Frame of Mind: Alison Schuchs

Frame of Mind: Alison Schuchs

Inside the mind and visual world of portrait painter, Alison Schuchs.

photo of Corpus Christi artist, Alison Schuchs

Alison Schuchs photographed in her home studio alongside her work, "Blooms of Remembrance" | Photography by Matthew Meza

Walking through Alison Schuchs’ home-turned-studio is similar to walking through an exhibition of portraiture past and present. The Scottish Highlands native’s artistic journey manifests itself in the hundreds of tiny brushstrokes to form hyper-realistic portraits of her family and the impactful people she finds along the way. 

Though unequivocally beautiful, the art of portraiture holds a deeper significance for the artist and the viewer. Transcending both personal experience and the therapeutic aspects of putting paint to canvas, the anatomical features and colors in Schuchs’ work intertwine the viewer with the subject. “[It offers] windows into the past that celebrate the enchanting and intricate tapestry of the human experience,” Schuchs said. 

Just outside her studio, framed charcoal works starkly contrast the hyper-realistic, colorful works on the subsequent walls. “Those are my daughter’s…she passed away,” Schuchs recalled with simultaneous grief and pride. 

“When we went through all her stuff, there were all these little portraits and doodles and drawings, and a lot of them were portraits of herself. I think, subconsciously, without me explaining it to myself, I just decided to take up portraits because it made me feel close to her in some way,” she continued. 

In hindsight, this event was the unfortunate and unexpected catalyst for taking up painting. Since then, Schuchs’ identity as an artist has morphed into a mission to  “freeze time, capture the essence of [her] subjects and weave their fascinating stories into the canvas for future generations,” she shared. 

After her daughter’s passing in 2003, Schuchs and her husband opened a non-profit coffee house for teens which served as a place for them to eat and hang out. Schuchs would even cook for the teens at the house, and when the day was over, she would read about painting and eventually start painting portraits of the kids.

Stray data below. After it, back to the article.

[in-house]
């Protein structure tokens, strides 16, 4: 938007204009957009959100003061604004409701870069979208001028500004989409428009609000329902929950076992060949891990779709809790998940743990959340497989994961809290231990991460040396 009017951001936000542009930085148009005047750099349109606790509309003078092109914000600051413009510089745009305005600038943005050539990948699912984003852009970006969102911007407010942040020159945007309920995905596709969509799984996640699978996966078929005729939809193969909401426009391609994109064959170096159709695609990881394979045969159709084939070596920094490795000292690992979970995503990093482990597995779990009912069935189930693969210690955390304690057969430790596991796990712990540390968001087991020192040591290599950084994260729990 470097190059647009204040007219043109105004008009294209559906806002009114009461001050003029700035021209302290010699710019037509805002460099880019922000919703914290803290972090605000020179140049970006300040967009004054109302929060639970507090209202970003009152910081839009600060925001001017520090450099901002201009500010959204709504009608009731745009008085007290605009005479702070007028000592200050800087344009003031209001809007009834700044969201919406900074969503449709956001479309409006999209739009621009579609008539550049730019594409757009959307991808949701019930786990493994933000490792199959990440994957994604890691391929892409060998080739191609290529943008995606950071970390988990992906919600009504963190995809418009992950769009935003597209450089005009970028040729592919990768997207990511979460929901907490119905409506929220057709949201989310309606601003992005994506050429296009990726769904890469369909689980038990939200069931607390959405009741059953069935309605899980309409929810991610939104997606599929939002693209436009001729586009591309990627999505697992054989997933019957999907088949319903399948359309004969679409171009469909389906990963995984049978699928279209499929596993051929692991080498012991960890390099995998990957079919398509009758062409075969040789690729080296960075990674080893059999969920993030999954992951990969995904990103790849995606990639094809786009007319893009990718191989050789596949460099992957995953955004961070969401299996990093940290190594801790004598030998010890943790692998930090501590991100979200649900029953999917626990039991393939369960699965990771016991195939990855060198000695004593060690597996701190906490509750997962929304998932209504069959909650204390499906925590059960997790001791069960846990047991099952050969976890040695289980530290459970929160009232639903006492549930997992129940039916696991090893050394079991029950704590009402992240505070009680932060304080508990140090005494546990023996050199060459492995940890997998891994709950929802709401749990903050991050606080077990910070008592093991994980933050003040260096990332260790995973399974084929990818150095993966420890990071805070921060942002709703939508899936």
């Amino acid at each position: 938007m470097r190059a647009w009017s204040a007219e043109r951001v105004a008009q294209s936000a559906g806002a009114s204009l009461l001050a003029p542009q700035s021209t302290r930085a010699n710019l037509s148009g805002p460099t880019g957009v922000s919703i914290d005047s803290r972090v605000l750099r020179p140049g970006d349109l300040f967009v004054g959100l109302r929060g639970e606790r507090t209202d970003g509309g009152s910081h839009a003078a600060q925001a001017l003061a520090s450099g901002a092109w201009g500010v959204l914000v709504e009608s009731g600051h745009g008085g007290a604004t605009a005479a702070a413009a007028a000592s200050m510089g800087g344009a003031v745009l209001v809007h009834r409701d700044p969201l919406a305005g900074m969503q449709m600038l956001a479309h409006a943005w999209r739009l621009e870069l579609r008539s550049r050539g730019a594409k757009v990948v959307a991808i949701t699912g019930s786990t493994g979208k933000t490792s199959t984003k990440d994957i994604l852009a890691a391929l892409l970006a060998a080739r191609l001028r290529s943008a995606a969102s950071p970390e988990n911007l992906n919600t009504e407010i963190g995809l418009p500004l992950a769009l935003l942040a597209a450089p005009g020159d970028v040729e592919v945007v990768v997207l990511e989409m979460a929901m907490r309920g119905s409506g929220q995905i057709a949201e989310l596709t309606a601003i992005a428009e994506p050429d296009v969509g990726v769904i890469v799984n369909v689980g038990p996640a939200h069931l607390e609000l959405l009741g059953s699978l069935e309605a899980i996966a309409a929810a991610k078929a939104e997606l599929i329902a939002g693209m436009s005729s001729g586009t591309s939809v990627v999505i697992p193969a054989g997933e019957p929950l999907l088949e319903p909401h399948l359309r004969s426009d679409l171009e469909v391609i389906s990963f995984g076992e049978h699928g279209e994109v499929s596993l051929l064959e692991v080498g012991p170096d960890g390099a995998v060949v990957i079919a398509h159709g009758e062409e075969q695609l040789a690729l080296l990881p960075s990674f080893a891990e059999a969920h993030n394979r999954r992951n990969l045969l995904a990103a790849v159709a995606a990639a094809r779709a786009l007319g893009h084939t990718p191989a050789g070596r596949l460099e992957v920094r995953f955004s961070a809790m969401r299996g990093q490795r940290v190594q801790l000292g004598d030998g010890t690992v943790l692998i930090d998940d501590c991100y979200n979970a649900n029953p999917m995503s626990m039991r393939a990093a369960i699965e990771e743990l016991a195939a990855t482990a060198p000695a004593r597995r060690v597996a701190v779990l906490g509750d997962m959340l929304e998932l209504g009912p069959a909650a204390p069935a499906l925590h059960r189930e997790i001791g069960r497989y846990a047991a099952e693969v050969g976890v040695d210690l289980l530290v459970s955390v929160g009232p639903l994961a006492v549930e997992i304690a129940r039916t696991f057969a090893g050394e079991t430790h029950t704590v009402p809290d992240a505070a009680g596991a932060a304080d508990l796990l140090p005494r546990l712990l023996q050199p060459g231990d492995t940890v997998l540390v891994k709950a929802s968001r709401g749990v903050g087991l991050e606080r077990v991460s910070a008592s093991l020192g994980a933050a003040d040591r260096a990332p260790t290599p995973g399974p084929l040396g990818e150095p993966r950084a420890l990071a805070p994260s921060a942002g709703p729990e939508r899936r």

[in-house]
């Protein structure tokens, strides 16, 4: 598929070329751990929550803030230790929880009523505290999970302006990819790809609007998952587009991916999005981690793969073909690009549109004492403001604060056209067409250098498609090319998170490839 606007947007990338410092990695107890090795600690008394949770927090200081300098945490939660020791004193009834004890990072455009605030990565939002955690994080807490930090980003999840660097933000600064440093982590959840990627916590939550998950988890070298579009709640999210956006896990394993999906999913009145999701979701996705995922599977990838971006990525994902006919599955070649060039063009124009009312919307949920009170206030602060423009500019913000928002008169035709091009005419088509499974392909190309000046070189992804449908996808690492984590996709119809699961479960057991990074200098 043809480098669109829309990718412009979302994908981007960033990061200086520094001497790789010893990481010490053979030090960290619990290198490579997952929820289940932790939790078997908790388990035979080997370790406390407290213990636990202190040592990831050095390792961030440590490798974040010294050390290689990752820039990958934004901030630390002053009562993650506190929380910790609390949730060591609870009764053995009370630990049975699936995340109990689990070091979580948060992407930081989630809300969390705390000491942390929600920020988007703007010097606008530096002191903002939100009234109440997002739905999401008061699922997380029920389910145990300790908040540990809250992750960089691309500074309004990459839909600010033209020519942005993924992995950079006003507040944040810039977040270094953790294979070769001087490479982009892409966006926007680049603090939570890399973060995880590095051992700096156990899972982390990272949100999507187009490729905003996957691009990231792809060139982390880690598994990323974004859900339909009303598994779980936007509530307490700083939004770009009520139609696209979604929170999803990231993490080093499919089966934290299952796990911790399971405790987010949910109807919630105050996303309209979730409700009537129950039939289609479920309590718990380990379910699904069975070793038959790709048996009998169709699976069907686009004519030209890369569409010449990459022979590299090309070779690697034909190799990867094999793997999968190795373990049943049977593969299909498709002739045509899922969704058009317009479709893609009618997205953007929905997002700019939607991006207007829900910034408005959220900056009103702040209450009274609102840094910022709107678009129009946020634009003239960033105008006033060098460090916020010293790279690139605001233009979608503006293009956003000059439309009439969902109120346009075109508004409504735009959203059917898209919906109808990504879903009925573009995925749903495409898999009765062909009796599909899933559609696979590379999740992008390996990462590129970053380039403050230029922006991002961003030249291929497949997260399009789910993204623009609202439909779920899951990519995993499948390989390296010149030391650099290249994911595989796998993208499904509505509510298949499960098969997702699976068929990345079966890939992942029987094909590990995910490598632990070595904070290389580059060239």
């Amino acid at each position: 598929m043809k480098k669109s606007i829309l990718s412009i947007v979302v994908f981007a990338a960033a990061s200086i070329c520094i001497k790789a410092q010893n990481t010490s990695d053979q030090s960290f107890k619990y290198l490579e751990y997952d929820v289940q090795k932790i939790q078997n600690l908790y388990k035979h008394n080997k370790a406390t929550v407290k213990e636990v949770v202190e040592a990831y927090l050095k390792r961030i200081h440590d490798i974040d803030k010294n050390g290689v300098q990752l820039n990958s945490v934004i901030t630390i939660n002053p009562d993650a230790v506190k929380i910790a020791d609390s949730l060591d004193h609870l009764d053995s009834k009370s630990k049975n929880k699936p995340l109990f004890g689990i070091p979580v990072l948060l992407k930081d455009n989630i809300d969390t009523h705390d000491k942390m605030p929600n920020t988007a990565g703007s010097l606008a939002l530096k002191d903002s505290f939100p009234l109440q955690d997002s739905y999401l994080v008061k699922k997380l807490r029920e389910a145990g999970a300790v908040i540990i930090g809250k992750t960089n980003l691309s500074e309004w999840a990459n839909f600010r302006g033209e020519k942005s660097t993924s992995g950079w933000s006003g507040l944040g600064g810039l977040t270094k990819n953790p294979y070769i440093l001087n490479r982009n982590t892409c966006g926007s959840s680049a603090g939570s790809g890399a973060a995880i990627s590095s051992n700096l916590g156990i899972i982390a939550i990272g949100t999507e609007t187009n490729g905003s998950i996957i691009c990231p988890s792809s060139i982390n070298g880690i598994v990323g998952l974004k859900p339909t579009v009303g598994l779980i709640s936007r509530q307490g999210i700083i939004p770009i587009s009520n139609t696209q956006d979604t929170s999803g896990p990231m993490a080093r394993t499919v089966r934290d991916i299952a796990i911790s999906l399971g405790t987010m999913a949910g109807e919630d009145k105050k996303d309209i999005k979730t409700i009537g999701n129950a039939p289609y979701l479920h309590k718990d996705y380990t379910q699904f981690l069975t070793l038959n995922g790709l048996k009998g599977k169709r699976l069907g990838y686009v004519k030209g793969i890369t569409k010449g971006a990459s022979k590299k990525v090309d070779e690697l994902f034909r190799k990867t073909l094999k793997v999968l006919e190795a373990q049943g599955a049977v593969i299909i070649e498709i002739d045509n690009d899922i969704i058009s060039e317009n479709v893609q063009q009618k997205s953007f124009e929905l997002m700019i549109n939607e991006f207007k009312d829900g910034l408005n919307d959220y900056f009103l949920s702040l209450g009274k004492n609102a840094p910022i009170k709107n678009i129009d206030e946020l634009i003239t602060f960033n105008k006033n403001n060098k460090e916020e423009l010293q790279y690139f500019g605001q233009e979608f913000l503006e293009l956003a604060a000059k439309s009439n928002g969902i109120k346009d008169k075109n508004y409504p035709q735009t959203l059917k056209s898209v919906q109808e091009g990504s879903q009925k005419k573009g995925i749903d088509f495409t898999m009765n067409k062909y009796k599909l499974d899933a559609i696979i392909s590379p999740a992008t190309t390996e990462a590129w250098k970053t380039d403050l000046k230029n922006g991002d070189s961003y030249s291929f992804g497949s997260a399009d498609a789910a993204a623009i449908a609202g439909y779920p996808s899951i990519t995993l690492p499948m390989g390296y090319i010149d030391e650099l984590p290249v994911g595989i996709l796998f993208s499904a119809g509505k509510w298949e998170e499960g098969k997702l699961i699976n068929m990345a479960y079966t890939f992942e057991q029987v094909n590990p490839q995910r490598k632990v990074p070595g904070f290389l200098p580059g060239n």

They say it takes 10,000 hours to master something,” Schuchs said of her time spent self-educating.

Some spend those hours in school or working in a specific field, but for her, it was spent reading books about painting and sharing her work with professional critics. Before she knew it, the kids were asking to be painted, which served as great practice for the skill she would grow to master after several years of dedication to the craft. 

Long before portrait painting came potato prints in school. “I never felt like I could create a masterpiece in the time frame I was given,” Schuchs recalled of her first conscious experience with creating. Years back, Schuchs was diagnosed with aphantasia, a condition that impairs her ability to create mental imagery, making her a perfectionist by necessity. Schuchs was exposed to art in childhood and through her grandmother’s landscape paintings, but her talent was not realized until she leaned into realism. Though envious of artists who can create abstract works from imagination, Schuchs has taken ownership of her mastery of replicating facial wrinkles, eyelashes, satin fabrics and other exquisite details taken from photographs. Some of her portraits mirror the photographs so closely, you’ll have to do a double take.  

At 18, Schuchs married a sailor and moved to the United States. Fate and proximity to the grandkids landed the couple in Corpus Christi in 2020. She traded the cool, often gray Scottish landscapes for Texas’ quintessentially warm-toned scenery. “I want to paint Texas,” she said. Vibrant pink and orange sunsets, blooming cactus flowers, red dirt and coastal vignettes allow Schuchs to infuse colorful landscape elements that complement the personalities she paints. Replicating the diverse landscape and people of Texas, in many ways, filled the void that the lack of imagination created. 

Many of her recent works depict the cowboys of King Ranch and various aspects of South Texas and Mexican culture. Her current musings are community members who sit for a weekly portrait class Schuchs hosts at the Art Center of Corpus Christi. Paintings featuring dozens of recognizable local faces will be displayed at her next exhibition, Oct. 4 – 26 at the Art Center. 

Gentle, empathetic, kind and curious are all adjectives to describe Schuchs’ essence as observed by only a brief conversation. It should come as no surprise that her work—with its striking human features—forges the unbreakable bond of shared humanity and evokes those same feelings. 

In reality, facial wrinkles tell a tale of a life well-lived, color tells a cultural story and the textural elements of fabric inform certain parts of the personality that make us uniquely human. The art of portraiture, and the capturing of the smallest details, achieves what everyone, though self-realized or not, is after—to be understood and, eventually, to be remembered. 

Next up in the “Frame of Mind” feature is Jimmy Peña.